The American population is growing older and older, and as it does so more and more of the elderly will eventually end up in assisted living care facilities, memory facilities (specializing in those with with Alzheimer's and other diseases that effect the memory and ability to function), and nursing homes.
Sadly, these facilities do not always care for their patients in ways that family members expect. They cut costs by not doing appropriate background checks, or hire individuals who are not skilled enough for the jobs they have to perform in such a facility.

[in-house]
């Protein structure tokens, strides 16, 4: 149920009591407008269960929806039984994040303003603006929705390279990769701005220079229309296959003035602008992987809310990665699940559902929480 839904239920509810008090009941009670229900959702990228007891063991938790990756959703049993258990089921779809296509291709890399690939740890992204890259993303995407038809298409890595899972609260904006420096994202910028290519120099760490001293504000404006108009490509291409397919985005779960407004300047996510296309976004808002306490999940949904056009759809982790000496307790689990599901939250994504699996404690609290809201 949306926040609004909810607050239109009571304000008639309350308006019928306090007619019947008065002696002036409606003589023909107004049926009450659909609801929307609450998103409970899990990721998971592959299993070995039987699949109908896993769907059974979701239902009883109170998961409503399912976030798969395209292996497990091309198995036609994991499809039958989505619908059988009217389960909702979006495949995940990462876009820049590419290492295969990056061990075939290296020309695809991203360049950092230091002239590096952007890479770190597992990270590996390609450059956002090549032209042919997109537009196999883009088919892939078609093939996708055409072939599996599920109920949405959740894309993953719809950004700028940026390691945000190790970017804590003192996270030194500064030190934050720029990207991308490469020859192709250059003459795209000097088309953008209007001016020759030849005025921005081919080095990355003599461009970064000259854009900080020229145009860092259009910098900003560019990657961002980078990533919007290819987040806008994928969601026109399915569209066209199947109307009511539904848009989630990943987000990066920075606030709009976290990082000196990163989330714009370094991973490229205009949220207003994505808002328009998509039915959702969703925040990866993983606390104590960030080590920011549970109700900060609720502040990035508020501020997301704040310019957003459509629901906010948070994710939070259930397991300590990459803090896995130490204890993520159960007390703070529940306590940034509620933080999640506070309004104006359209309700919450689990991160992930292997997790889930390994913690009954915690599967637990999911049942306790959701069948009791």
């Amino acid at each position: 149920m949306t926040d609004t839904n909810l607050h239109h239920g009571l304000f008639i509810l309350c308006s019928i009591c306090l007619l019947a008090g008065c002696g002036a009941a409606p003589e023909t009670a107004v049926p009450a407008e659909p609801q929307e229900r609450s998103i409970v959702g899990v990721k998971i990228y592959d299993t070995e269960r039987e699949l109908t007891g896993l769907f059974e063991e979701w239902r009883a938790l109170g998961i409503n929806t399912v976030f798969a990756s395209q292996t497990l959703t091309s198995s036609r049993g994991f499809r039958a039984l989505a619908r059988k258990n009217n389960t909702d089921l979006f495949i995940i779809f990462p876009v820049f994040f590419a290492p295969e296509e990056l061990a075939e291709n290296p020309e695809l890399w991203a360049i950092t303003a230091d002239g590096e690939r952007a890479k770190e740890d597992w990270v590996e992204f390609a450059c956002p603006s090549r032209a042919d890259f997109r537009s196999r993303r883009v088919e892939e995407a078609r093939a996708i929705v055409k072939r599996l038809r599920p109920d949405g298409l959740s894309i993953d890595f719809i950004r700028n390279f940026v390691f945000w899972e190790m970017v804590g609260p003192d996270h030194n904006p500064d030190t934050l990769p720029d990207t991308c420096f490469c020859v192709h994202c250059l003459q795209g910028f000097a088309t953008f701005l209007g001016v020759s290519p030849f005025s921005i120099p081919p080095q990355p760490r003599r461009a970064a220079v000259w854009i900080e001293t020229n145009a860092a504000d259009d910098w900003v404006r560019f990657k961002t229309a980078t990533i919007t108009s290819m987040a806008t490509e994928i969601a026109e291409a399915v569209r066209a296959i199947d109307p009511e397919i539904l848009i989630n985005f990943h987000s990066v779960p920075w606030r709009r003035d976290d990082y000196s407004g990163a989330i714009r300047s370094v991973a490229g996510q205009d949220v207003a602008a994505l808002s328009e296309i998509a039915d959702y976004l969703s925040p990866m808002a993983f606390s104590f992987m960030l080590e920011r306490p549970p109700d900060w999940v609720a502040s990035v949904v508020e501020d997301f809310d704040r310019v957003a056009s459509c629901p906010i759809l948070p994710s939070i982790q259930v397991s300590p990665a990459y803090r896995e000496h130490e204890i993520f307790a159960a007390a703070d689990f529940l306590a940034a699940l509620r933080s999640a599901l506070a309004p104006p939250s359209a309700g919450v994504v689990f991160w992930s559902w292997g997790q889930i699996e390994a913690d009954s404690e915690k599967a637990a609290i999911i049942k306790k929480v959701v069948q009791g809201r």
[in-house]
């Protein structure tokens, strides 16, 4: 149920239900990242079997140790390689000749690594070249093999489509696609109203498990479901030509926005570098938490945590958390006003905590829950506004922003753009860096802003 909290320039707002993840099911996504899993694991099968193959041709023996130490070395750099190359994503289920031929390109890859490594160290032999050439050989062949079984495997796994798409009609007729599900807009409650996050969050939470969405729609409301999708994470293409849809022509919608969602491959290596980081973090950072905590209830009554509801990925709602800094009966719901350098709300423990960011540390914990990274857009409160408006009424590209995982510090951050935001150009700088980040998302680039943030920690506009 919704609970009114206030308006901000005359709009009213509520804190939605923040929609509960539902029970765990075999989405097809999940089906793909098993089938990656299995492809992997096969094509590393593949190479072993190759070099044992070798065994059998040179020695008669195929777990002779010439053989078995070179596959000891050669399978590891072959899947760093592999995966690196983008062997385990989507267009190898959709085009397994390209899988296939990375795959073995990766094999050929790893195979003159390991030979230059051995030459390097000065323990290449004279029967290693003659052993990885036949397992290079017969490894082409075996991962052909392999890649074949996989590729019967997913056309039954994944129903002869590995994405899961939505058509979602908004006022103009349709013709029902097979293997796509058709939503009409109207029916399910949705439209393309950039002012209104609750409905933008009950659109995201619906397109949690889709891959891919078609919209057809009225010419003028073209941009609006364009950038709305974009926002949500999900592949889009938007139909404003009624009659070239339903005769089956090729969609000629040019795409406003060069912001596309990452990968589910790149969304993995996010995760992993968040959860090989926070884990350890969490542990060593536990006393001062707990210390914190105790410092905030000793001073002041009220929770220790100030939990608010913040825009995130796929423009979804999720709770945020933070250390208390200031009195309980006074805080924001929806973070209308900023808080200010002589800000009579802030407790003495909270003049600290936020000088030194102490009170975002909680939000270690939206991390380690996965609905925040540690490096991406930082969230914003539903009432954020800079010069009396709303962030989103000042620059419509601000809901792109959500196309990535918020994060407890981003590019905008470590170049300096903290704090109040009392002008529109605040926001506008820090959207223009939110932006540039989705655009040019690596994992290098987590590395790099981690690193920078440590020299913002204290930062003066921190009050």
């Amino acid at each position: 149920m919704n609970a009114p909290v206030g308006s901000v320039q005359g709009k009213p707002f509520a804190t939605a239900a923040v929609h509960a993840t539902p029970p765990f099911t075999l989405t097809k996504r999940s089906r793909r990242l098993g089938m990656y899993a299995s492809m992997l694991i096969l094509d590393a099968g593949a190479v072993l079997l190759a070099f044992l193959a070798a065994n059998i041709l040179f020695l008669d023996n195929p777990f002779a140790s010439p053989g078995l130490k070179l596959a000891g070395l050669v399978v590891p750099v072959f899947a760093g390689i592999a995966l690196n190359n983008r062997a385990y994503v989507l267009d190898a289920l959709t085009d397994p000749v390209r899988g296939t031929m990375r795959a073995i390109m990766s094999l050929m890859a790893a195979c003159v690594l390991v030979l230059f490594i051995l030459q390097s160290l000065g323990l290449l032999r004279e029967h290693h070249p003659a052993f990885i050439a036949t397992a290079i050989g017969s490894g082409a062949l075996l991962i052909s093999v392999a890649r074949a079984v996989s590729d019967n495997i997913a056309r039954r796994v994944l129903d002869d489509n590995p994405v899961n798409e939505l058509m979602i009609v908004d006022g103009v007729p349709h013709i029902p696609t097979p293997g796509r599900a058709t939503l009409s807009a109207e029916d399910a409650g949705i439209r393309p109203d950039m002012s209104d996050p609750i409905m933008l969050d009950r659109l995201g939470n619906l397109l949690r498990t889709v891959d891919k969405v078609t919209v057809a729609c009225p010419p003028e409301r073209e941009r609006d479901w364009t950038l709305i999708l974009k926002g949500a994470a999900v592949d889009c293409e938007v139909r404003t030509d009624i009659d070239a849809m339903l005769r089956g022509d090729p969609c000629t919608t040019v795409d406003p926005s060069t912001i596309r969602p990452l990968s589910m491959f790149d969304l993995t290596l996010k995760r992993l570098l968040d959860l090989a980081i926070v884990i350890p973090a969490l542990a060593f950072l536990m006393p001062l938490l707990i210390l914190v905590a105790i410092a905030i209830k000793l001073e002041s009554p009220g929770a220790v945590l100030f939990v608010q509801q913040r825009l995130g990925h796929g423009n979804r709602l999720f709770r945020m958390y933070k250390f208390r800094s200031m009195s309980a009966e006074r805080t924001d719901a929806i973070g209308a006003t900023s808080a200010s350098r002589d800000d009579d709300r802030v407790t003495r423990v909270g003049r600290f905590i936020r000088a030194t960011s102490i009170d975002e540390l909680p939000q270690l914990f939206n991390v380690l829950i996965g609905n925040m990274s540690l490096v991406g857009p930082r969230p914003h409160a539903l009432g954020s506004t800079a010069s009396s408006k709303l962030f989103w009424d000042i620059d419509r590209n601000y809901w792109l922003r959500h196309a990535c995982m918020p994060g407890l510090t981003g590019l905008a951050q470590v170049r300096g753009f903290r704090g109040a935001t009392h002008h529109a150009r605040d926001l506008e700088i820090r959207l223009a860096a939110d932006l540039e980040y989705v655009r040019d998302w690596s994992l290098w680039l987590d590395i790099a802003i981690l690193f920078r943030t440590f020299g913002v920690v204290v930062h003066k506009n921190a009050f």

This is where elder care abuse and neglect come in.
Patients who are bedridden must be turned on their beds, periodically throughout the day, to prevent bed sores. If they are not given sufficient water to drink they can suffer from dehydration. Malnutrition is also a danger.
If you are facing the prospect of having to place your elderly loved one into a care facility, make sure that you talk to all the people involved - the care givers themselves as well as management - to get a feel for the place. Arrange for someone to make periodic visits, if you cannot do so, to ensure that your loved one is being well taken care of.
This article sponsored by Michael Atkins Law Group, West Seattle lawyers.
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